Sports concussions have received significant attention over the last decade due to advances in research and education. Improved understanding of this neurologic phenomenon has led to more accurate identification of previously missed cases. An astounding 2 to 3.5 million sports concussions are estimated to occur every year. The incidents continue to rise annually, despite efforts to make sports safer.
Sports with the greatest risk for concussions are hockey, football, wrestling, soccer, basketball and lacrosse. And it’s not only boys who get injured. Although boys have a higher total number of concussions, a higher proportion of girls get concussions in sports.
SIGNS AND SYMPTOMS
A concussion is defined as an “immediate and transient post-traumatic impairment of neural function” by the Zurich Consensus, a document developed primarily for use by physicians involved in the care of injured athletes. Concussions can manifest with a variety of symptoms and no two concussions are the same. A concussion is not a structural brain abnormality, thus advanced imaging with CT or MRI usually is not used. Associated injuries, such as bleeding, brain swelling or skull fractures, are not part of the definition of a concussion and, therefore, require advanced imaging.
The most updated Zurich Consensus guidelines state that with an injury to the head or neck, one or more of the following symptoms should be suspected as a concussion until evaluated by a physician: physical (headache, dizziness, nausea, loss of consciousness), balance, cognitive (thinking, processing, memory), mood and sleep symptoms. Thus, loss of consciousness is not required and, in fact, is observed in less than 25 percent of concussions. Any athlete with a suspected concussion should be removed from the game without same-day return until evaluated by a physician. Red flags, such as seizures, prolonged loss of consciousness or confusion, severe persistent headaches, focal neurologic abnormalities or deterioration of symptoms, need immediate medical attention.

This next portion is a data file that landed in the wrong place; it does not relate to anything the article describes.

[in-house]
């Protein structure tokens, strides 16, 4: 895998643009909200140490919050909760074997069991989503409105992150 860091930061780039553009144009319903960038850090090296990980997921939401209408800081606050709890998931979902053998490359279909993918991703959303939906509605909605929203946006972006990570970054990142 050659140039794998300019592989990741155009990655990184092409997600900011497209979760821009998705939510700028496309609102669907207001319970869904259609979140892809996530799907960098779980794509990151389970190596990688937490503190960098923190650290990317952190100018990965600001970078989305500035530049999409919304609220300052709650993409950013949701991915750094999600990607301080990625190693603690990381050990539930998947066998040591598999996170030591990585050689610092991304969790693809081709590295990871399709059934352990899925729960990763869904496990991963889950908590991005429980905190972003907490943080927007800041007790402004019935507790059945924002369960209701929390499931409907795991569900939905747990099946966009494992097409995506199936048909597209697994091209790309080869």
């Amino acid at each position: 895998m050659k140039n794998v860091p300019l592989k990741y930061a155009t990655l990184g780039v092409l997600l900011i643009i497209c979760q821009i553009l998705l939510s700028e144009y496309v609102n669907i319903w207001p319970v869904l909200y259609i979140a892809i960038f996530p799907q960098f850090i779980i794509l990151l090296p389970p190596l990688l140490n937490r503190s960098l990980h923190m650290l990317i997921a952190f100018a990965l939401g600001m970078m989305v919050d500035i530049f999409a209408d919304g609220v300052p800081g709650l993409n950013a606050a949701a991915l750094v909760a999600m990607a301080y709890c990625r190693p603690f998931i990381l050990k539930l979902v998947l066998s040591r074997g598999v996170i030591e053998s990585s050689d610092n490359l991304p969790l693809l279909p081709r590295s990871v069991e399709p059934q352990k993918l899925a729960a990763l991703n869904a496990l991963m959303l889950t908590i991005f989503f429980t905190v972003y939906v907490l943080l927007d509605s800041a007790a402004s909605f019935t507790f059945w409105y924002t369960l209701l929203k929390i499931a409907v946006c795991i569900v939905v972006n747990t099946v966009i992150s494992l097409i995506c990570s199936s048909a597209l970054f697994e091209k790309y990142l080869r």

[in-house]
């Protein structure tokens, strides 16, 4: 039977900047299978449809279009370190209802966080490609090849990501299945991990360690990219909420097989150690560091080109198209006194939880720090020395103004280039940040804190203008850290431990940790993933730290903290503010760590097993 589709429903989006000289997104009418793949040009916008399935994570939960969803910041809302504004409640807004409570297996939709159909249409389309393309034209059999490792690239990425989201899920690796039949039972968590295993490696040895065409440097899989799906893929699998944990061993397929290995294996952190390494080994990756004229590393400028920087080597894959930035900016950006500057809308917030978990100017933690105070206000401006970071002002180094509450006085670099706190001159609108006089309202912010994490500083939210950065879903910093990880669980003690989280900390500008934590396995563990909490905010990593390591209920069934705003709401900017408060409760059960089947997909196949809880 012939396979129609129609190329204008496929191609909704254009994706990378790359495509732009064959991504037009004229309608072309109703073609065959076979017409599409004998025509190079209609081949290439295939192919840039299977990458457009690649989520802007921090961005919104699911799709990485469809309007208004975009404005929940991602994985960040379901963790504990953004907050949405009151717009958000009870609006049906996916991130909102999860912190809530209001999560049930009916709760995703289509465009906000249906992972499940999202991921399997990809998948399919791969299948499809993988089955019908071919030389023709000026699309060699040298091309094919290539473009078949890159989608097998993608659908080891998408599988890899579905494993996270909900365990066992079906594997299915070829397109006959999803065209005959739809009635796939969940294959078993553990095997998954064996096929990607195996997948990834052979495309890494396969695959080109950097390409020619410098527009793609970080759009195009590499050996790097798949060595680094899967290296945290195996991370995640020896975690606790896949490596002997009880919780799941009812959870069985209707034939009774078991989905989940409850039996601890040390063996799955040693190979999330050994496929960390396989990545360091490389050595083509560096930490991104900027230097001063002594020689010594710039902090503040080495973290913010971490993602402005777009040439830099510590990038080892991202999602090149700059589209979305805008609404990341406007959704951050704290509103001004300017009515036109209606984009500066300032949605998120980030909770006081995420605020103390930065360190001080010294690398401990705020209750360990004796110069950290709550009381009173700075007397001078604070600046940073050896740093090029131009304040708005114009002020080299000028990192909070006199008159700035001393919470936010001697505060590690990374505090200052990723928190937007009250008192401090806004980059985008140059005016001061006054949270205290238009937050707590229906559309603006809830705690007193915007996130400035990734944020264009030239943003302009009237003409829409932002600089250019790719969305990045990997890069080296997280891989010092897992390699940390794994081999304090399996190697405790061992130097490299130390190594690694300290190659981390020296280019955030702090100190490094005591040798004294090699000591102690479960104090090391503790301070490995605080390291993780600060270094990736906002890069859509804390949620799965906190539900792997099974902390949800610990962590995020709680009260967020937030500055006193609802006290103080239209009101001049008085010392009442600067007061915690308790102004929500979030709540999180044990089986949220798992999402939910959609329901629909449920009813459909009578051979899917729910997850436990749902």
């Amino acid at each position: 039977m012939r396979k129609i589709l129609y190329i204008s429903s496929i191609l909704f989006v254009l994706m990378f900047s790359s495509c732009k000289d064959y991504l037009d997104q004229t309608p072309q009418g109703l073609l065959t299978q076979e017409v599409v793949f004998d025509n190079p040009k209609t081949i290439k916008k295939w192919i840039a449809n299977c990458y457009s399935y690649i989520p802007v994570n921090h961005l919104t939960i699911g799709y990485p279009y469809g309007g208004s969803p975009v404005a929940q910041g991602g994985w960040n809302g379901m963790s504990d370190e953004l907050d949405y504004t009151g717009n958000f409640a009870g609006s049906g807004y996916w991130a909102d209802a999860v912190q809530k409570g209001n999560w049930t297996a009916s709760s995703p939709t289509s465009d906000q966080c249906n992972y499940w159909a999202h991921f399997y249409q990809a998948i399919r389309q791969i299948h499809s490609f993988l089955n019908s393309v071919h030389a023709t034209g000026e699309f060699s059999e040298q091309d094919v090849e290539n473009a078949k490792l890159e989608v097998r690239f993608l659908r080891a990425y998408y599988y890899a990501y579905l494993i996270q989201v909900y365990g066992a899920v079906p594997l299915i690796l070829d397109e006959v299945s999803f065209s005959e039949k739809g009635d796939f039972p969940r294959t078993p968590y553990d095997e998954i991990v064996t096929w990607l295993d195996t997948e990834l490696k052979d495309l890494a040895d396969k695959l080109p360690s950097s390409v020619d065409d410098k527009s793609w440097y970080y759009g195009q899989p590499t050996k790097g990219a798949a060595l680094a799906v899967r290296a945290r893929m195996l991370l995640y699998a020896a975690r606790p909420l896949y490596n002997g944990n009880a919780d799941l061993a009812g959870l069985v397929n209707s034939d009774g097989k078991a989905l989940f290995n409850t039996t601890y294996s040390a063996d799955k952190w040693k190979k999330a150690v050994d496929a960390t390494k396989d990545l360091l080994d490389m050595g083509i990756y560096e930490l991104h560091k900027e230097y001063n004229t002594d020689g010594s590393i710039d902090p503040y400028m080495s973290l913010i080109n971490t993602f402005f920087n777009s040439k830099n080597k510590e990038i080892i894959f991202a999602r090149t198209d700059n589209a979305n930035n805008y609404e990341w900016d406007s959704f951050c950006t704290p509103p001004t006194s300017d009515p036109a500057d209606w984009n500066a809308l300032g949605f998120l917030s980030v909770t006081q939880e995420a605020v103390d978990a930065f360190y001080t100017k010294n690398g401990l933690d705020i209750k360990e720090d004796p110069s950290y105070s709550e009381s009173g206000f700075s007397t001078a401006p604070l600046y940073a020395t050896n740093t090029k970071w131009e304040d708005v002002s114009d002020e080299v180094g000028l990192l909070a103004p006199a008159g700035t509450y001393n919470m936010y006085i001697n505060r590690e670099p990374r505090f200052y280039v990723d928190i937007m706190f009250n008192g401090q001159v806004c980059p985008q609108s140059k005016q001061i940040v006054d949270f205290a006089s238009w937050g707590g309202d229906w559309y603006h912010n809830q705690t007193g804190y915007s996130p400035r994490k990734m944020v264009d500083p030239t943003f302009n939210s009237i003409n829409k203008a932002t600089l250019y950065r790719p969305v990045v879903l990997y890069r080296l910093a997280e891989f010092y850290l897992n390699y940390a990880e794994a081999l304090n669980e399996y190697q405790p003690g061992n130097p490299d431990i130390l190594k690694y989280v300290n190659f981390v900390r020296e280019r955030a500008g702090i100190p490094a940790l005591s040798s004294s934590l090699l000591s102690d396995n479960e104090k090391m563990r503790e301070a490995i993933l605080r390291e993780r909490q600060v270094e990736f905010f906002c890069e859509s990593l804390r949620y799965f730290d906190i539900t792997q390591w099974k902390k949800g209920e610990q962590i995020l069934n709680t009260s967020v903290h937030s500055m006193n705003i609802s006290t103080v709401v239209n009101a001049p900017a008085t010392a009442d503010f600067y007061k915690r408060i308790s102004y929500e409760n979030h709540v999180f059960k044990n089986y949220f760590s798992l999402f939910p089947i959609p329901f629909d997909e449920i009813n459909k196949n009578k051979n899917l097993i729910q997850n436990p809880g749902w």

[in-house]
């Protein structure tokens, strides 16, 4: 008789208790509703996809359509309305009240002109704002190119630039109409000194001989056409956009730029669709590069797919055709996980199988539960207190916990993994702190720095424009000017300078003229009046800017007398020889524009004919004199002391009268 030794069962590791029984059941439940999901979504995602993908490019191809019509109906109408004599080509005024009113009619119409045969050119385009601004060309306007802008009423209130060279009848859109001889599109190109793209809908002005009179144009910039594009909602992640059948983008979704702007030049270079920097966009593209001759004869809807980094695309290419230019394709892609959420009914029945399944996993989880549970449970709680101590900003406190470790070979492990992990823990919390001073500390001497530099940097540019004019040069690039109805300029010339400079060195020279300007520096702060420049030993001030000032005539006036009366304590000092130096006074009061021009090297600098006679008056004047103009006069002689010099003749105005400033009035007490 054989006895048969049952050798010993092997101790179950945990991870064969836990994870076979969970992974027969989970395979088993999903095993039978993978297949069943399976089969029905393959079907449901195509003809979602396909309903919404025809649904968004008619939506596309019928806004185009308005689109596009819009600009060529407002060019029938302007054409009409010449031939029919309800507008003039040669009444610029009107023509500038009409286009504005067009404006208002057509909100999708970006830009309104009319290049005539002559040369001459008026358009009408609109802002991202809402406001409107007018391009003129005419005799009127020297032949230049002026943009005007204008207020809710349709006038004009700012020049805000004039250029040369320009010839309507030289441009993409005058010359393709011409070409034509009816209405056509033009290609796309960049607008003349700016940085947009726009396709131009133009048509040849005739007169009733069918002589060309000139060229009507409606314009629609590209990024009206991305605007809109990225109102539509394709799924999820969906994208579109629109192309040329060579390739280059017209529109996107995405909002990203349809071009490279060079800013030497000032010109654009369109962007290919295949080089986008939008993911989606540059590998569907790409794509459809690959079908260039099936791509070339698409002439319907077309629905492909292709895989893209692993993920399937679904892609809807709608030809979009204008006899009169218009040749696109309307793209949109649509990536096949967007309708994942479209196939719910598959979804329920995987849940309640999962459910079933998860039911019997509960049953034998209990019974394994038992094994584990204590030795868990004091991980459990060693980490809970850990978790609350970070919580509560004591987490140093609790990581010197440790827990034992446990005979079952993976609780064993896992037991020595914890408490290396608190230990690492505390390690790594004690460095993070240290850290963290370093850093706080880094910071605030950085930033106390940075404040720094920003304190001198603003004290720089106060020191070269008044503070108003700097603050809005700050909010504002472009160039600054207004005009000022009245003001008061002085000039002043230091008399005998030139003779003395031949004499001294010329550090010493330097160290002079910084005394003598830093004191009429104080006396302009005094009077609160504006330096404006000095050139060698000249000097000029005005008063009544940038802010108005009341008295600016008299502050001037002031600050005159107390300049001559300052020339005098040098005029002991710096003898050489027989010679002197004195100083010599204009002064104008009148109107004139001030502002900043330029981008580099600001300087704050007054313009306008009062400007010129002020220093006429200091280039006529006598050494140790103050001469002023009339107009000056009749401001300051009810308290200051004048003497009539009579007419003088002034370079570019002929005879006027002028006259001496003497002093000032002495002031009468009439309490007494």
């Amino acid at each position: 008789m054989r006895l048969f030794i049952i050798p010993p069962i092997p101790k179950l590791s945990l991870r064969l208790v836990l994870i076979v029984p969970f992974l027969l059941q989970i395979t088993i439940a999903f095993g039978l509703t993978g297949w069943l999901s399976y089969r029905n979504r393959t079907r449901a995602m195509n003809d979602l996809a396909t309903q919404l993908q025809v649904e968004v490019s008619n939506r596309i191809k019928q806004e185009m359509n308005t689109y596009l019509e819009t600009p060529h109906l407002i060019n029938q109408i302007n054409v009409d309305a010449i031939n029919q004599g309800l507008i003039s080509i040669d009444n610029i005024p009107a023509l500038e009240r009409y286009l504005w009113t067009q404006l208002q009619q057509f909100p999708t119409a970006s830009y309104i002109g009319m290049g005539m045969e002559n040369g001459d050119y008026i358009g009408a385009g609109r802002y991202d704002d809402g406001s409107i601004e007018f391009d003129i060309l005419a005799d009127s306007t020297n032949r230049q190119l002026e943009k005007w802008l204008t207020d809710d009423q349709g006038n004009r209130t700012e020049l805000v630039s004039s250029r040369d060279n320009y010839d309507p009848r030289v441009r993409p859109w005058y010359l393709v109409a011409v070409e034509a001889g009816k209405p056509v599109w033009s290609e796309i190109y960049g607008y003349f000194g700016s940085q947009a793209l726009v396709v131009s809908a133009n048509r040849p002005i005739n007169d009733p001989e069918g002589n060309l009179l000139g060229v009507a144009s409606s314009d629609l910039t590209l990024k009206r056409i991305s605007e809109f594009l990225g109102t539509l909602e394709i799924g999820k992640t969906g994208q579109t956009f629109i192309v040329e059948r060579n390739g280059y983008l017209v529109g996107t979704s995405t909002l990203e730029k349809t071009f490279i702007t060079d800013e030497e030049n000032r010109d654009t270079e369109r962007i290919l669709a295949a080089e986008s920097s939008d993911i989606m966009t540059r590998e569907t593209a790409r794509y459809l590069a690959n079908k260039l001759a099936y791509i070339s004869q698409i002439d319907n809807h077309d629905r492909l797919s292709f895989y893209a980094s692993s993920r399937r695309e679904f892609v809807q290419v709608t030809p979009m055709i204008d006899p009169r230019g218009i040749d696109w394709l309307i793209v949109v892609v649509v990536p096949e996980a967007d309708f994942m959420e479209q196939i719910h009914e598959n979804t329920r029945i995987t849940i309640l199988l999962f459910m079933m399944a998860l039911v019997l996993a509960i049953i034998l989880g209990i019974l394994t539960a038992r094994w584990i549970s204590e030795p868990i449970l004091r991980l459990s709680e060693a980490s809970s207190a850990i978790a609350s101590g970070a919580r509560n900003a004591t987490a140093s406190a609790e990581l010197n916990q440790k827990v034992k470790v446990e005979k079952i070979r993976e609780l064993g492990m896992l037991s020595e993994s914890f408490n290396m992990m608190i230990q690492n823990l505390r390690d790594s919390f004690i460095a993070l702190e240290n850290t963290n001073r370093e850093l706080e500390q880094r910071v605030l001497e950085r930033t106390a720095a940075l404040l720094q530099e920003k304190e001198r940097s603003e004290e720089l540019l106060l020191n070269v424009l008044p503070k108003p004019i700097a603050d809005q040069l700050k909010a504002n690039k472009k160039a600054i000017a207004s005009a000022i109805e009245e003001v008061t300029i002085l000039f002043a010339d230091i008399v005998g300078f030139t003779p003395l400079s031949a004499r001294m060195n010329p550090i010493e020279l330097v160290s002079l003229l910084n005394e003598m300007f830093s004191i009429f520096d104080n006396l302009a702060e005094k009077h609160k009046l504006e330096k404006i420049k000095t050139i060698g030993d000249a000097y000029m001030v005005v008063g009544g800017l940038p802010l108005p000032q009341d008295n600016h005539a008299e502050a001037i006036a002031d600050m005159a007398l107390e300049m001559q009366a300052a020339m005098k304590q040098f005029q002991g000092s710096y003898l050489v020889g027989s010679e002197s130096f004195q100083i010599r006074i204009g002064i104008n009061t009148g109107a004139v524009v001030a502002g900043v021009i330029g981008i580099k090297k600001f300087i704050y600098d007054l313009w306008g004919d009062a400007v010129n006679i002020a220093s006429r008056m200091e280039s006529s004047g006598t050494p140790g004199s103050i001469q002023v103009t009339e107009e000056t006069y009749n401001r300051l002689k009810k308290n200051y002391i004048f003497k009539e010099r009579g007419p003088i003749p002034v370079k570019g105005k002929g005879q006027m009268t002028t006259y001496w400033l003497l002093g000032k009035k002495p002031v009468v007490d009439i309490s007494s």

The staples of concussion management are cognitive rest and rest from all physical activity until cleared by a physician. A school accommodation plan is often necessary to help athletes get back to full academic workloads, which may take one to two weeks. Headaches should be managed with Tylenol alone and one should seek evaluation if headaches are severe. Sleep, nutrition and hydration are key factors to concussion recovery and should not be underestimated.
The graded return to play protocol (per Zurich Consensus guidelines) is a stepwise, five-day, gradual return to sport that is to be instituted only when the player is symptom- free for 24 hours. Most young developing brains will recover from concussion within 10 to 14 days. However, every case is unique and it is difficult to predict prognosis based on initial symptoms. If symptoms persist beyond four to six weeks despite appropriate management, consult a concussion specialist for further testing and therapies.
Athletes are beginning to ask questions about the short- and long-term impacts of playing with a concussion or returning to play too early. Concussed athletes, who are not removed from competition, risk prolonging their recovery time or can suffer post-concussive syndrome or, in worst-case scenarios, second-impact syndrome.
Second-impact syndrome is a rare phenomenon only seen in young athletes with developing brains, leading to catastrophic neurologic outcomes. It is believed that poor auto-regulation in the brain’s blood vessels after a concussion can trigger brain swelling if subjected to a second impact, which can cause severe permanent neurologic damage or death.
Most concussions have no long-term consequences once resolved. However, a single concussion does increase the risk of future concussion by six to eight times. Although researchers are still studying “how many is too many,” athletes have reported suffering from long-term consequences such as chronic traumatic encephalopathy (CTE) when many concussions were sustained. Athletes with a history of multiple concussions, concussions with prolonged symptoms, concussions with associated injuries, or a developed low threshold for recurrent concussions, should discuss the risks of continuing contact sports with a concussion specialist.
Dr. Mo Mortazavi is pediatric sports medicine physician for the UC Davis Children’s Hospital.
Dr. Mortazavi received his medical degree from the University of California, Davis, where he also completed his pediatrics residency. He then earned a fellowship in pediatric sports medicine at Children’s Colorado in Denver. While there, he focused on musculoskeletal injuries, concussion care and pediatric fractures. Since then, Dr. Mortazavi has expanded his practice to include exercise prescriptions for athletes with chronic illness, sports nutrition and injury-prevention programs.